Rauðhetta og úlfurinn are an enduring favourite when it comes to supplying the good people of Reykjavík with their trendy haircuts—which is odd because trends keep changing and fashion is notoriously fickle. “I can always count on excellent service at Rauðhetta og úlfurinn, they make me look good every time,” one reader noted.
(2011: Barber Theater
2010: Rauðhetta og úlfurinn)


Best second hand shop: Fatamarkaðurinn

Fatamarkaðurinn by Hlemmur seems to be pretty popular these days. “Clothes at Nostalgia and Spúútnik have been pre-selected so they tend to be cooler, but they are more expensive. If you’re willing to put in the work, Fatamarkaðurinn is can be pretty great,” one of our second hand shoppers explained.
Runners-up: Nostalgia and Spúútnik

Best shop for ‘high fashion’: KronKron

Those with a fashion fetish will tell you that KronKron offers “the only proper selection of current international designers in Reykjavík,” with one even remarking: “I would have no idea what I’d do without them! They are the only ones actively importing new clothes!” Go there for clothes by labels such as Marc Jacobs, Wood Wood and Vivienne Westwood, shoes by Eley Kishimoto and Sonia Rykiel and of course the storeowners’ newly launched label KRONbyKRONKRON. Of course it all comes with a price, but we are told tourists can get tax-free rebates of the stuff, which ultimately renders it pretty cheap.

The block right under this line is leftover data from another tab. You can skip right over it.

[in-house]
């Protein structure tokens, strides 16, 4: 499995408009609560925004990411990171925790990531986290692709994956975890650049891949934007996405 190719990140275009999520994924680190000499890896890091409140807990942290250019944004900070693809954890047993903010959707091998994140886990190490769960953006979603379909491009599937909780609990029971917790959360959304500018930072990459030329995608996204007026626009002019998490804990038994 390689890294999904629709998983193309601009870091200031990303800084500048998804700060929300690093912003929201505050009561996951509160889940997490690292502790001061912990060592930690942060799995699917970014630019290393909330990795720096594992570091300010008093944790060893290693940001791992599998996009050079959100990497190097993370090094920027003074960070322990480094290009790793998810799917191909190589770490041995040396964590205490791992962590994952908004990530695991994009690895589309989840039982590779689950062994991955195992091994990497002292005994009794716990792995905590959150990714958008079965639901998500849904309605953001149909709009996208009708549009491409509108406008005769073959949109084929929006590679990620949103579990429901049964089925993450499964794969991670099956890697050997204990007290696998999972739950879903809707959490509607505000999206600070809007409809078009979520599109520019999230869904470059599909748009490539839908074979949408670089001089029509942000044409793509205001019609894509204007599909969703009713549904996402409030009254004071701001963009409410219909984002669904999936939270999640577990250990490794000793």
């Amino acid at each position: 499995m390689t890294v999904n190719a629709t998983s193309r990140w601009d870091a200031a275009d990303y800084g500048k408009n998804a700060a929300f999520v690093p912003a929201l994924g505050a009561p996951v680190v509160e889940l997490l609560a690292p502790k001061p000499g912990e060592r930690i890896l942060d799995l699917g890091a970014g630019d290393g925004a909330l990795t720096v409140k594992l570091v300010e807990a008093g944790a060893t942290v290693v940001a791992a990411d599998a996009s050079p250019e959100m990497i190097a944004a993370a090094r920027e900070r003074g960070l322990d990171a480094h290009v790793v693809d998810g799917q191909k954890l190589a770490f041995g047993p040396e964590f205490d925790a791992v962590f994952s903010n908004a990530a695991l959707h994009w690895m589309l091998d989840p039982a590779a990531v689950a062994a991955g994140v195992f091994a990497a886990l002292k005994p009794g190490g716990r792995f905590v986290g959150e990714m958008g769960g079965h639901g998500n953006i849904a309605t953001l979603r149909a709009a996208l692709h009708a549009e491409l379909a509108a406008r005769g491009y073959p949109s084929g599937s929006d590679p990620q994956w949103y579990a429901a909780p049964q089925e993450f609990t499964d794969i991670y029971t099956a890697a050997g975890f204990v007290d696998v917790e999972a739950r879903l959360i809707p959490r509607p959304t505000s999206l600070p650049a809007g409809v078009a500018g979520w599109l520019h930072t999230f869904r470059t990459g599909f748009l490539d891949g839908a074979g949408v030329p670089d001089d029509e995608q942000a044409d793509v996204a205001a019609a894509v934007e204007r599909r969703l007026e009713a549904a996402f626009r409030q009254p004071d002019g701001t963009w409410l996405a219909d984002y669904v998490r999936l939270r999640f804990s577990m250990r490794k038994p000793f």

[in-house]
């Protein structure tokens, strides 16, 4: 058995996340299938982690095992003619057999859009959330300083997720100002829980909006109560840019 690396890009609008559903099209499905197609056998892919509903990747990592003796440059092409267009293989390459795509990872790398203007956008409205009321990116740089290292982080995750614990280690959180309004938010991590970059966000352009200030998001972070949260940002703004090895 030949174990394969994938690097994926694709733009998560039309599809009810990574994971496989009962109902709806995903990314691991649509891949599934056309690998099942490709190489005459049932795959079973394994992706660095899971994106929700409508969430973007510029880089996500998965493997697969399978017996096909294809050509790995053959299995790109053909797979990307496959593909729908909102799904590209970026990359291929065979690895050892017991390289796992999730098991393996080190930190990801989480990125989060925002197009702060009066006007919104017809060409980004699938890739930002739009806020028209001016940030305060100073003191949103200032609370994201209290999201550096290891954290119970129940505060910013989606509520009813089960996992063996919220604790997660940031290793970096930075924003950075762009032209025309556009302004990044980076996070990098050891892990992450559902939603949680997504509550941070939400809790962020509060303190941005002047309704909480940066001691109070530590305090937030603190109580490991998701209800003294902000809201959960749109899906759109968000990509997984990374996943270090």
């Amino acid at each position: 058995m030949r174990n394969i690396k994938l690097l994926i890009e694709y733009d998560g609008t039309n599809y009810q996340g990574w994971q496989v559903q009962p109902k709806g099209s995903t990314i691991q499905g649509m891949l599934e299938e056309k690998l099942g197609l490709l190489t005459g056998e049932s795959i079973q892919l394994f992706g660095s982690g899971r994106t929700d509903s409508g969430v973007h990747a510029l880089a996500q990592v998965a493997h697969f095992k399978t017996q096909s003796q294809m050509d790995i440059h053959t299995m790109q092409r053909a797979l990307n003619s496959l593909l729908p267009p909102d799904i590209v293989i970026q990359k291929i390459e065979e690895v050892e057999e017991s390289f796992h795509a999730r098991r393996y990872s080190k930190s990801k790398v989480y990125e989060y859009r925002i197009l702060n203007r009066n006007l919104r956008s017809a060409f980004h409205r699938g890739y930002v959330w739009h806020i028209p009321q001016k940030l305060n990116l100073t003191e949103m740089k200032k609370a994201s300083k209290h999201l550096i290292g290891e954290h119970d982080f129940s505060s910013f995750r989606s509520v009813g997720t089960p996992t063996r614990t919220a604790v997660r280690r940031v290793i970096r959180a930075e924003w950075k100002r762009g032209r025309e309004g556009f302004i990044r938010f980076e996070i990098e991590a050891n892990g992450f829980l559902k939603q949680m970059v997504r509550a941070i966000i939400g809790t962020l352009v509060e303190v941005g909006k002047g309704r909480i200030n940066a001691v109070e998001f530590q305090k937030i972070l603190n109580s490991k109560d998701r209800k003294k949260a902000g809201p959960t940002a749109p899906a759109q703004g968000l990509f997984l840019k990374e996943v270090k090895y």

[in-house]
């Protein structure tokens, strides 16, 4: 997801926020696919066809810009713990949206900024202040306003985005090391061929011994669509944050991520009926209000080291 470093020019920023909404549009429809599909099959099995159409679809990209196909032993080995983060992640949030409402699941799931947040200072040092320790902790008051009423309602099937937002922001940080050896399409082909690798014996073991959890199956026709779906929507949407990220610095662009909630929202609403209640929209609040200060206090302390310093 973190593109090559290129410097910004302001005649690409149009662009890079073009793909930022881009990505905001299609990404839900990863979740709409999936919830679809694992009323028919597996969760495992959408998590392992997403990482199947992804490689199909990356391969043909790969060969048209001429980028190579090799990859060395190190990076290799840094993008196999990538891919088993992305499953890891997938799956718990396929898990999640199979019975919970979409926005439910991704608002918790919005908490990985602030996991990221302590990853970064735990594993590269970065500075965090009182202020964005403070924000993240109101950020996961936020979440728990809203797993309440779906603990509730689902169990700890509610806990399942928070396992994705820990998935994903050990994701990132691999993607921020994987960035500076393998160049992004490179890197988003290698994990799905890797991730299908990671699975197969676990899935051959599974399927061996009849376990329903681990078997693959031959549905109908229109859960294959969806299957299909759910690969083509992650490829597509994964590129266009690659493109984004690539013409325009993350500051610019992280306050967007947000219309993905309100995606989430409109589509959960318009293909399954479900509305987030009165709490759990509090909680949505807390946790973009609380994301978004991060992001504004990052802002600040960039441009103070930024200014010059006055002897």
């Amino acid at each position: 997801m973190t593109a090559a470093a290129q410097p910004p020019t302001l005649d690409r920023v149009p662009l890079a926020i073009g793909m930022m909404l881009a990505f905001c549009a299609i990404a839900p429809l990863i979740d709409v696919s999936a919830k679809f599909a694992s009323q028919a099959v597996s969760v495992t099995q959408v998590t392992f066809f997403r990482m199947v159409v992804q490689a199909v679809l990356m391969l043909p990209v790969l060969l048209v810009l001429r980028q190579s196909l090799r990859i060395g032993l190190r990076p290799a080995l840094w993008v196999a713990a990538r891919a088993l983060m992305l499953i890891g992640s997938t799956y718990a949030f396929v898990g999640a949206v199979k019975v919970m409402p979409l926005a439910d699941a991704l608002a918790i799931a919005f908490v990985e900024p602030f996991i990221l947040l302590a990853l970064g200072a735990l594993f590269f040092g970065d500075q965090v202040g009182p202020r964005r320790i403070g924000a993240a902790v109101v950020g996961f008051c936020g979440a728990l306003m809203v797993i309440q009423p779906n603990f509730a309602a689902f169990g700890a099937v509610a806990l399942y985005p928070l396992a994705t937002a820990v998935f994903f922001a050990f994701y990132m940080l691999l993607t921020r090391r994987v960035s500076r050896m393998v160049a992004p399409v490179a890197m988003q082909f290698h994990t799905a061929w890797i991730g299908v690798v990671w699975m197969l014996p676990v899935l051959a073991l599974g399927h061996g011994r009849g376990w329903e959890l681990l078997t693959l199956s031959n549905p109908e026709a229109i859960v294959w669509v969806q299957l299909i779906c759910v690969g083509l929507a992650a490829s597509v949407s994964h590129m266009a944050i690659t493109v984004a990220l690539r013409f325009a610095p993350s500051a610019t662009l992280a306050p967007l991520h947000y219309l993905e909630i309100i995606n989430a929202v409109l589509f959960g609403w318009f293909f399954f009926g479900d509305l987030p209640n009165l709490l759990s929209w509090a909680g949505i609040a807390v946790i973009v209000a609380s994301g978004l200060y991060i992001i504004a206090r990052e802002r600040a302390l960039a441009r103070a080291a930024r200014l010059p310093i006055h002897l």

(2011: KronKron)


Best haberdashery: Herrafataverzlun Kormáks & Skjaldar

Located directly under Laugavegur’s Bónus outlet, Herrafataverzlun Kormáks & Skjaldar is an enduring hipster mall of a store, where discerning Reykjavík gentlemen go to get decked out in proper Don Draper gear or disguised as English lords out for a fox hunt. Selling everything from shoes and undergarments to suits and overcoats, HK&S even host a proper barber in the corner who gives a mean shave and/or a haircut.
(2011: Herrafataverzlun Kormáks & Skjaldar
2010: Herrafataverzlun Kormáks & Skjaldar)


Best place to shop organic: Frú Lauga

The couple that runs Frú Lauga shop from farmers from all over the country and everything in the store is labelled so customers knows exactly what they are eating and where it comes from. Need we say more?

(2011: Frú Lauga)


Best record store: Lucky Records

Lucky Records offers scores of hard-to-find vinyl and first editions of rare Icelandic and international LPs. “This is where I send my visiting music geek friends,” remarked one reader while another noted that the store is “world class! I found a battered 7″ of ‘Kind Midas Touch’ by The Hollies for 1 EUR and a pile of old electro boogie stuff.”  

(New category)


Most welcome addition: 20bé

Starting its life as a travelling pop-up shop, 20bé has found a permanent home on Laugavegur, where its three designer/artist owners sell their wares, host parties for friends and passers-by and promote local art through regular shows. “Helicopter’s dresses alone make 20bé a great stop on a stroll down Laugavegur, but I always find something fun or interesting when I go there.”
(2011: Jet Korine
2010: Fiskmarkaðurinn við gömlu höfnina)